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And also ap
necessity to general life, it might seem worthy of incessant Divine intervention, yet it is in fact accomplished automatically.
Of past organic history the same remark may be made. The condensation of carbon from the air, and its inclusion in the strata, constitute the chief epoch in the organic
life of the earth, giving a possibility for the pearances and appearance of the hot-blooded and more in
tellectual animal tribes. That great event was
occasioned by the influence of the rays of the sun.
And as such influences have thus been connected with the appearance of organisms, so likewise have they been concerned in the removal. Of the myriads of species which have become extinct, doubtless every one has passed away through the advent of material conditions incompatible with its continuance. Even
now, a fall of half-adozen degrees in the mean temperature of any latitude would occasion the vanishing of the forms of warmer climates, and the advent of those of the colder. An obscuration of the rays of the sun for a few years would compel a redistribution of plants and animals all over the earth; many would totally disappear, and everywhere new comers would be seen. The permanence of organic forms is altogether dependent
on the invariability of the material conditions of organisms under which they live. Any variation therein,
no matter how insignificant it might be, would bility of external condi. be forthwith followed by a corresponding vari
ation in the form. The present invariability of the world of organization is the direct consequence of the physical equilibrium, and so it will continue as long as the mean temperature, the annual supply of light, the composition of the air, the distribution of water, oceanic and atmospheric currents, and other such agencies remain unaltered, but if any one of these, or of a hundred other incidents that might be mentioned, should suffer modification, in an instant the fanciful doctrine of the immutability of species would be brought to its true value. The organic world appears to be in repose, because natural influences have reached an equilibrium. A marble may remain for ever motionless upon a level table; but let the
due to immo
surface be a little inclined, and the marble will quickly run off. What should we say of him, who, contemplating it in its state of rest, asserted that it was impossible for it ever to move ?
They who can see no difference between the race-horse and the Shetland pony, the bantam and the Shanghai fowl, the greyhound and the poodle dog, who altogether deny that impressions can be made on species, and see in the long succession of extinct forms, the ancient existence of which they must acknowledge, the evidences of a continuous and creative intervention, forget that mundane effects observe definite sequences, event following event quence of conin the necessity of the case, and thus constitu- ditions is folting a chain, each link of which hangs on a pre- derly organic ceding, and holds a succeeding one. Physical changes. influences thus following one another, and bearing to each other the inter-relation of cause and effect, stand in their totality to the whole organic world as causes, it representing the effect, and the order of succession existing among them is perpetuated or embodied in it. Thus, in those ancient times to which we have referred, the sunlight acting on the leaves of plants disturbed the chemical constitution of the atmosphere, gave rise to the accumulation of a more energetic element therein, diminished the mechanical pressure, and changed the rate of evaporation from the sea, a series of events following one another so necessarily that we foresee their order, and, in their turn, making an impression on the vegetable and animal economy The natural influences, thus varying in an orderly way, controlled botanical events, and made them change correspondingly. The orderly procedure of the one must be imitated in the orderly procedure of the other. And the same holds good in the animal kingdom; the recognized variation in the material conditions is copied in the organic effects, in vigour of motion, energy of life, intellectual power.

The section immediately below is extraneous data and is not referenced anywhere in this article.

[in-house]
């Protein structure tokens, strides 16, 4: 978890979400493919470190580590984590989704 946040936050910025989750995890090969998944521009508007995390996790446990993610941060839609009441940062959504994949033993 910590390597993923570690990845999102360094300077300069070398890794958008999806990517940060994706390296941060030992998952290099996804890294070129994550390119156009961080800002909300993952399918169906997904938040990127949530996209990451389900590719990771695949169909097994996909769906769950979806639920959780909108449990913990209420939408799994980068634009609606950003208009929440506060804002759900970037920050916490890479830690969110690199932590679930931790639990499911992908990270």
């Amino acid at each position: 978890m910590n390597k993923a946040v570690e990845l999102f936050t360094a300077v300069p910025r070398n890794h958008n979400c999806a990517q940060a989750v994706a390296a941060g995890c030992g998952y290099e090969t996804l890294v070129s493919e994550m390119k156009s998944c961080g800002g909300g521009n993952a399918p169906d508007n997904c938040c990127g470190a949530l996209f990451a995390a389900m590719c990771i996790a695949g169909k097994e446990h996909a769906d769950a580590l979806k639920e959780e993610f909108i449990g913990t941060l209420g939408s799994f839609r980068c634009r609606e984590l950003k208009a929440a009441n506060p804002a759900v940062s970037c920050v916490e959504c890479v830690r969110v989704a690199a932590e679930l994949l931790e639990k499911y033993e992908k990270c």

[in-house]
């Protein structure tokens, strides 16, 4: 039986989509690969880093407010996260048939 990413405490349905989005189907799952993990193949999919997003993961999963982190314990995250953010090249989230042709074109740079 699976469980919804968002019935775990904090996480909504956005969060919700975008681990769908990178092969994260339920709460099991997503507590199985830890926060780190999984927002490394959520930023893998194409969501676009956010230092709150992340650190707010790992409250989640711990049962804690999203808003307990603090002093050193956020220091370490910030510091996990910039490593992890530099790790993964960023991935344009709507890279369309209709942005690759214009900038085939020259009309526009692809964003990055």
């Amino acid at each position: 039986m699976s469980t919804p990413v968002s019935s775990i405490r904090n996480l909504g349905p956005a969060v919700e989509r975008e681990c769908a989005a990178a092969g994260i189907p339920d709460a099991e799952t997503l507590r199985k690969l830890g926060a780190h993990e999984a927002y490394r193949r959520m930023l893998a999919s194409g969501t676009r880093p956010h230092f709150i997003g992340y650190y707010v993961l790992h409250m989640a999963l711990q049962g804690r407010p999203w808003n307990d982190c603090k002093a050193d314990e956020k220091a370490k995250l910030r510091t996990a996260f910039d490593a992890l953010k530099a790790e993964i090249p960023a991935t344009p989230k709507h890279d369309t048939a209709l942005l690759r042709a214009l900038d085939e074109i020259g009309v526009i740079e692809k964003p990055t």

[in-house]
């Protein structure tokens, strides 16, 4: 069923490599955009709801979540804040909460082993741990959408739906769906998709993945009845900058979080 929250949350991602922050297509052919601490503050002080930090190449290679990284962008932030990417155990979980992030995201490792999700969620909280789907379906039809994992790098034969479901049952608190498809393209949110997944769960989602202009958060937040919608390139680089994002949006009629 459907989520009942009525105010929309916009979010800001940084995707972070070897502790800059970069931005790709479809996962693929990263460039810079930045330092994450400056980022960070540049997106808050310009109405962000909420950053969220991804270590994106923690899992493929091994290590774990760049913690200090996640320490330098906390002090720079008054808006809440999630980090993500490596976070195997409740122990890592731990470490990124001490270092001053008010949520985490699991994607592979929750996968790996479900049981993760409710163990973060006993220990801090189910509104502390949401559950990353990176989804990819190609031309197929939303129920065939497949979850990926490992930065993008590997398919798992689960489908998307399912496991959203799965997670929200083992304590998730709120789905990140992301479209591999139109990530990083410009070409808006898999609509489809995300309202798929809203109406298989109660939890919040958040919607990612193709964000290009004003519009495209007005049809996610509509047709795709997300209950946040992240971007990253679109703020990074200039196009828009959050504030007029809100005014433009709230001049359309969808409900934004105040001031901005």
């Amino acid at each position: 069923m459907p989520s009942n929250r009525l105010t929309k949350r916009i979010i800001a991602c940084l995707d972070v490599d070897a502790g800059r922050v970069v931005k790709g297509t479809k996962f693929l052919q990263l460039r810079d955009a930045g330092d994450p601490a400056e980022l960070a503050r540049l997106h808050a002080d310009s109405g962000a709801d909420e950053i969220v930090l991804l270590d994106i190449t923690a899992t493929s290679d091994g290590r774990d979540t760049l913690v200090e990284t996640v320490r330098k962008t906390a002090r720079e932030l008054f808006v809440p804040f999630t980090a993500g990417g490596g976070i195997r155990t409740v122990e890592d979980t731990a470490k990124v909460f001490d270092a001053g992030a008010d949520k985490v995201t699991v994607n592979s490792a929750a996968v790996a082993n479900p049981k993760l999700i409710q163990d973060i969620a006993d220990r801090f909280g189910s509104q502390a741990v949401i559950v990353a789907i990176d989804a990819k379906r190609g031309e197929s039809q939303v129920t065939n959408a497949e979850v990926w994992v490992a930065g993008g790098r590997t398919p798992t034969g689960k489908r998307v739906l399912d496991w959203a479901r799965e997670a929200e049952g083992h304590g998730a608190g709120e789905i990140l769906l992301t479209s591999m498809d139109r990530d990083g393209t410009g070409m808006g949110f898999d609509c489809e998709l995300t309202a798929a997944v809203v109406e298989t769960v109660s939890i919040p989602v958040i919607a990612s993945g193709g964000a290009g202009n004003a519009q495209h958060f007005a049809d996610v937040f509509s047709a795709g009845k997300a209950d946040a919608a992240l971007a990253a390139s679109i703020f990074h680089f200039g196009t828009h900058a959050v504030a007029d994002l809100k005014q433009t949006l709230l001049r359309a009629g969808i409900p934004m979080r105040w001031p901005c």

When, therefore, we notice such orderly successions, we must not at once assign them to a direct intervention, the issue of wise predeterminations of a voluntary agent; we must first satisfy ourselves how far they are dependent on mundane or material conditions, occurring in a definite
Universal control of
agents over organisms.
and necessary series, ever bearing in mind the important principle that an orderly sequence of inorganic events necessarily involves an orderly and corresponding progression of organic life. To this doctrine of the control of physical agencies over
organic forms I acknowledge no exception, not
even in the case of man. The varied aspects he physical
presents in different countries are the necessary
consequences of those influences. He who advocates the doctrine of the unity of the human race is plainly forced to the admission of the absolute control of such agents over the organization of man, since the originally-created type has been brought to exhibit very different aspects in different parts of the world, apparently in accordance with the climate and other purely material circumstances. To those circumstances it is scarcely necessary to add manner of life, for that itself The case of arises from them.